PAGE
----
The rising sunlight and shadows were stunning on the station wall but the scene was incomplete … it needed a human element. Then as if on cue, a hiker walked up to the train platform and his shadow was cast onto the station wall. “CLICK” … a good morning of photography just got even better!
Image 7 … IG #692 Sunlight Flight Sandhill Hill Cranes NEB 2017: “Sunlight Flight” … Nikon D500, ISO100, 1/8000 at f18, Nikon 200-500mm lens (at 500mm) WB 10,000K, … in camera Picture Control settings: VIVID.
This was my first experience teaching/photographing the Sandhill Cranes migration and Summit Sandhill Cranes workshop @summitworkshops.
With an official daily count of 35,000 plus Cranes within our view, the workshop attendees dressed out in camouflage, set up their “BIG Glass” and photographed this spectacular event of nature.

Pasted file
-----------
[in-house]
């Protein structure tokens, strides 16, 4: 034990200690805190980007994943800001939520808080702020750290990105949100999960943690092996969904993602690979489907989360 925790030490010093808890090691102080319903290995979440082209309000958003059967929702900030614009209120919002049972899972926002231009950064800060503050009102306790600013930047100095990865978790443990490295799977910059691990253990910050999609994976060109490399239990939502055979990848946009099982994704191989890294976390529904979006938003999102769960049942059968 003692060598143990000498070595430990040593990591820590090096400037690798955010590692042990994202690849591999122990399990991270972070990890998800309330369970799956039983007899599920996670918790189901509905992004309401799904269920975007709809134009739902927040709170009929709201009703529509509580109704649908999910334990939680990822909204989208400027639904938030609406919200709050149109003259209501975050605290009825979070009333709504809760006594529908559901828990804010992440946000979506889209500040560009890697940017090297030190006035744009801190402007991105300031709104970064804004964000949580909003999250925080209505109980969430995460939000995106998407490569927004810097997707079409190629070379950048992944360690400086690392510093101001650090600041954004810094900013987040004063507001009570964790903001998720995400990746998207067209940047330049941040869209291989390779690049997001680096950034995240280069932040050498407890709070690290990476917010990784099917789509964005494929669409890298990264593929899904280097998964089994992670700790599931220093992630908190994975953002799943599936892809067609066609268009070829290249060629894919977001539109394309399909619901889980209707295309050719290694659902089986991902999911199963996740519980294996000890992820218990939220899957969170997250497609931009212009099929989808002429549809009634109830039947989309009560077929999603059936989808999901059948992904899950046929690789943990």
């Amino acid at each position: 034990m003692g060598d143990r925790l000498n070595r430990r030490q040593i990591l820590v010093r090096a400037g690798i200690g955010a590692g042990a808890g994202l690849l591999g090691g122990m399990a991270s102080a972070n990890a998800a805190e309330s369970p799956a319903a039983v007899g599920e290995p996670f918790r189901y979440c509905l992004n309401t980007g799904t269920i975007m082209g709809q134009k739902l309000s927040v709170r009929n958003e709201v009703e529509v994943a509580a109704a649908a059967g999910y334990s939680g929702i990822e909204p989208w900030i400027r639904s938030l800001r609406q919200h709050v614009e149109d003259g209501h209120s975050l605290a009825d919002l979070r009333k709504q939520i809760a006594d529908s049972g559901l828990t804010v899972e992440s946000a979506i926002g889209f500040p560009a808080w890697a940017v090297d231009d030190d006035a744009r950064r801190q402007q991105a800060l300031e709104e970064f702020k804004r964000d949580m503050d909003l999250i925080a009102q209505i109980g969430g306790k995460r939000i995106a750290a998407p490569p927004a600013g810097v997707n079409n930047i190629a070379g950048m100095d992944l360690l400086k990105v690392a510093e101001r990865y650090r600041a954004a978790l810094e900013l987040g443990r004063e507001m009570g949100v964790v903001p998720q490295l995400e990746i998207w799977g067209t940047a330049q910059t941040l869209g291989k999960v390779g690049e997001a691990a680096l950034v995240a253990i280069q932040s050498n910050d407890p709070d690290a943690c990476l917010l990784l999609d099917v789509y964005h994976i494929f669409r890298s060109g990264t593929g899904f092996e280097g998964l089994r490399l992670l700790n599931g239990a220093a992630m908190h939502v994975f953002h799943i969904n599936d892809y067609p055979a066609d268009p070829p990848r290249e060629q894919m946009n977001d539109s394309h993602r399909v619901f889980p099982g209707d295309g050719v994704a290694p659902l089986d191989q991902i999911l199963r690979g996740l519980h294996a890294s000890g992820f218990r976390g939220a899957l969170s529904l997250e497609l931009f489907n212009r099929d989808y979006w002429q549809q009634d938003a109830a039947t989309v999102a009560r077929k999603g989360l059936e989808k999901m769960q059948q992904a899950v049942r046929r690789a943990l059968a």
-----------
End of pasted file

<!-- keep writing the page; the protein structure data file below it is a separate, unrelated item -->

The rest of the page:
I used a WB of 10,000K to really warm up the sun 90 minutes before sunset and also use a Picture Control setting of VIVID help define the sun.
My favorite camera-lens combination was the Nikon D500 and Nikon 200-500mm f5.6 lens. This “handheld” combo is lightweight and easy to pan with the Cranes in flight. The quality of the Nikon 200-500mm f5.6 lens is fantastic … sharp edge to edge and beautiful with a Nikon TC 14E III 1.4x Teleconverter. That’s 700mm on the D500 crop sensor … and the image quality looks amazing!
My thanks to friends-faculty: @summitworkshops, @mforsbergphoto, @melissagroo, @bobsmithimages, and all the students who made my first time teaching at this workshop a true joy and memorable experience.
I hope you have enjoyed this WATR … Come FOLLOW me on Instagram @daveblackphoto …. “There’s always more to learn” …Adios. Dave